Rape, justice and the Internet: What Rolling Stone and "The Newsroom" reveal about us

It's fitting that these two cultural firestorms converged -- and a sad reflection of how rape stories get twisted

Published December 9, 2014 12:00AM (EST)

Emily Mortimer and Jeff Daniels in "The Newsroom"; the amphitheater at the University of Virginia           (HBO/Melissa Moseley/<a href='http://www.shutterstock.com/gallery-978674p1.html'>American Spirit</a> via <a href='http://www.shutterstock.com/'>Shutterstock</a>/Photo montage by Salon)
Emily Mortimer and Jeff Daniels in "The Newsroom"; the amphitheater at the University of Virginia (HBO/Melissa Moseley/American Spirit via Shutterstock/Photo montage by Salon)

Given that I haven’t intentionally watched "The Newsroom" since Season 1, last night would have seemed like the perfect time to keep on ignoring the show’s existence. After a weekend of following the cataclysmic online response to Rolling Stone’s retraction of its bombshell rape exposé, deliberately watching Aaron Sorkin’s media manqués Sorkining it up with a subplot about campus rape allegations seemed like time better spent doing something — anything — else.

And yet there I was. “Oh Shenandoah” has been recapped in excellent depth elsewhere, but here’s a nutshell of the plotline: Producer Don is sent to track down a Princeton student who has, in response to having her rape more or less ignored by the school’s administration, created a website where other survivors can meet and commiserate. Don’s terrible, money-grubbing boss wants Don to persuade the student, Mary, to come on TV and debate one of her rapists, but Don instead pleads with her to do the opposite and shut up about the whole thing because what if it’s not even true?

In less than an hour, the episode tacitly equated anonymous safe spaces where rape survivors can find community with sites that enable celebrity stalking; characterized female rape survivors as irrational and bloody-minded; had Don condescendingly tell Mary not to tell her story publicly; perpetuated the idea that women make rape accusations primarily to enact revenge, not because they’ve actually been raped; and had Don passionately decree that he trusts in the legal system literally right after he agreed with Mary that rape victims rarely see a court case, much less justice.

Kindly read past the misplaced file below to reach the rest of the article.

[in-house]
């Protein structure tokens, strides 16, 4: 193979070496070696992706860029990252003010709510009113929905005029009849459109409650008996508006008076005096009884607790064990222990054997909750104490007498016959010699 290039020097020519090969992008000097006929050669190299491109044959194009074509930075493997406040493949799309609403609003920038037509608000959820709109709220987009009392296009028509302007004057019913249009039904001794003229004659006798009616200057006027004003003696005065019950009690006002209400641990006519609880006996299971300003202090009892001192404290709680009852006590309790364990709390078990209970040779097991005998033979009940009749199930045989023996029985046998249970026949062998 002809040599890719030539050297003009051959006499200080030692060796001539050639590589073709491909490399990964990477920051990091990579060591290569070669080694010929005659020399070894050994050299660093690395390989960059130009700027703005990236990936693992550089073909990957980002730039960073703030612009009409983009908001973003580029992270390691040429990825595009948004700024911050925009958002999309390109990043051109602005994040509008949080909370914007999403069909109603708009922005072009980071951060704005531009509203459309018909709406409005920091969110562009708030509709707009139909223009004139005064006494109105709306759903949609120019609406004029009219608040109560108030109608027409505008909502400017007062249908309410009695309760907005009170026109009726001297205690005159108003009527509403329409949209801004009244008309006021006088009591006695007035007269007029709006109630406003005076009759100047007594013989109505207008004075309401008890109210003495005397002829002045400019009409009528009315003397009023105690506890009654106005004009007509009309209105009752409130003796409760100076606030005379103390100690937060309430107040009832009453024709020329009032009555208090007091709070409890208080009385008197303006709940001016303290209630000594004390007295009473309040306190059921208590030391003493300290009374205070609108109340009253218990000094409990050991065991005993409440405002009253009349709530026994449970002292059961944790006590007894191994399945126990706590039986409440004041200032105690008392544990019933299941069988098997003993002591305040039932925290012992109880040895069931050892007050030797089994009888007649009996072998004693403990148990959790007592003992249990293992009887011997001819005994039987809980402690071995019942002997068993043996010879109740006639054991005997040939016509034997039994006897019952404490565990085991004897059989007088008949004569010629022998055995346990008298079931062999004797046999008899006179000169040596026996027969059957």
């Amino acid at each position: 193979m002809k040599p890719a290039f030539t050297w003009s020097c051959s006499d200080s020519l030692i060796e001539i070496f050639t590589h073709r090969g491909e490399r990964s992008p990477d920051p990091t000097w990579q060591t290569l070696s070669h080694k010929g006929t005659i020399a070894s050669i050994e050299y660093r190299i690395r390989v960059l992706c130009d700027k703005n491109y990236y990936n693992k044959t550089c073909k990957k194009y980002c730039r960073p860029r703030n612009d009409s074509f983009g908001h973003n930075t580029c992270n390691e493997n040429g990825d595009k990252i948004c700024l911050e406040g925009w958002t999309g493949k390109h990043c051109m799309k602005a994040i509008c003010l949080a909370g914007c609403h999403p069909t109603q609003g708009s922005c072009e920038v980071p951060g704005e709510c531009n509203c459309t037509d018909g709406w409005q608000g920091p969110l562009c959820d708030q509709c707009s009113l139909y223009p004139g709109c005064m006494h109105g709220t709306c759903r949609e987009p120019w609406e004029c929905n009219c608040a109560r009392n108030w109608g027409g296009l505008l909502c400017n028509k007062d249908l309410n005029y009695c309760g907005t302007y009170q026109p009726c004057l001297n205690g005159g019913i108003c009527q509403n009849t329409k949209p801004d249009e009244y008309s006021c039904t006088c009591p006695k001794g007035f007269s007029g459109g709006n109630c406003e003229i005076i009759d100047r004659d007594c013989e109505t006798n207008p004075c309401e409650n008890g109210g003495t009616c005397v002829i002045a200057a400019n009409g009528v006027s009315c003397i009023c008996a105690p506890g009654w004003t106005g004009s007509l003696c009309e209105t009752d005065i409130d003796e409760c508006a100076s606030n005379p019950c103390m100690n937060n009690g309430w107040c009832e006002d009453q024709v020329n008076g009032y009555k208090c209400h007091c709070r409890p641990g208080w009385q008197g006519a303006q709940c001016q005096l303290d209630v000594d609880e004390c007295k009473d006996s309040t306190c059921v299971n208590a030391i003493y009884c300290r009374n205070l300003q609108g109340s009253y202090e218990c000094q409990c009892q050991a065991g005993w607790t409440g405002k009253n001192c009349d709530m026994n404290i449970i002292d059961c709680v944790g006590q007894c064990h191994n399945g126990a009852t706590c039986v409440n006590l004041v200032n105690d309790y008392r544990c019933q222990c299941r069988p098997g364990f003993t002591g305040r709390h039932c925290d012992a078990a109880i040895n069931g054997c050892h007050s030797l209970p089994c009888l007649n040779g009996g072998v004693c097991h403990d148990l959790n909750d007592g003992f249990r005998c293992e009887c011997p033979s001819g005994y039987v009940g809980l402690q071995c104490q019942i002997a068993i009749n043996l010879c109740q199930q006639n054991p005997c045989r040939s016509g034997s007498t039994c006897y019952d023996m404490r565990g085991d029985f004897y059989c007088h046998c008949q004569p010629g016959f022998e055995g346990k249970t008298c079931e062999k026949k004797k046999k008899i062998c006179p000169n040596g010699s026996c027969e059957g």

It seems somewhat ironic that another key plot point in the episode was that Twitter is evil manifest (spoiler alert: It kills!) since the writing in “Oh Shenandoah” sounded like nothing so much as a more highbrow, wordy version of the vitriol that has been churning through that particular social network since Friday, when Rolling Stone officially retracted Sabrina Rubin Erdely’s Nov. 19 story on the University of Virginia’s rape problem, whose central story was that of a woman, “Jackie,” who had been gang-raped at a fraternity party. The retraction, initially written by editor Will Dana with all the conviction of a damp Swiffer, was based mostly on the fact that Erdely didn’t corroborate the victim’s story against that of her rapists, and the fact-checking process let some other inconsistencies pass through. For an unsettlingly large number of Twitter users, “discrepancies in reporting” translated into “bitch made the whole thing up.” (The retraction was reworded and expanded over the weekend, and Jackie’s former UVA suite mate has made a statement to the campus paper that corroborates much of Jackie’s account.)

It’s not that anyone expected that "The Newsroom’s" take on the moral and ethical issues at the intersection of rape, justice and the Internet would be good. (It emphatically was not that.) It’s not that anyone thought that Sorkin’s notoriously dim view of women would somehow magically transform in an episode that tacitly foregrounded crimes against them. Indeed, one "Newsroom" writer, Alena Smith, tweeted her account of being kicked out of the writers room when she protested that particular story line. (Sorkin’s response to negative “Oh, Shenandoah” coverage have so far centered mostly on his disappointment that Smith “casually violated the most important rule of working in a writers room, which is confidentiality.”)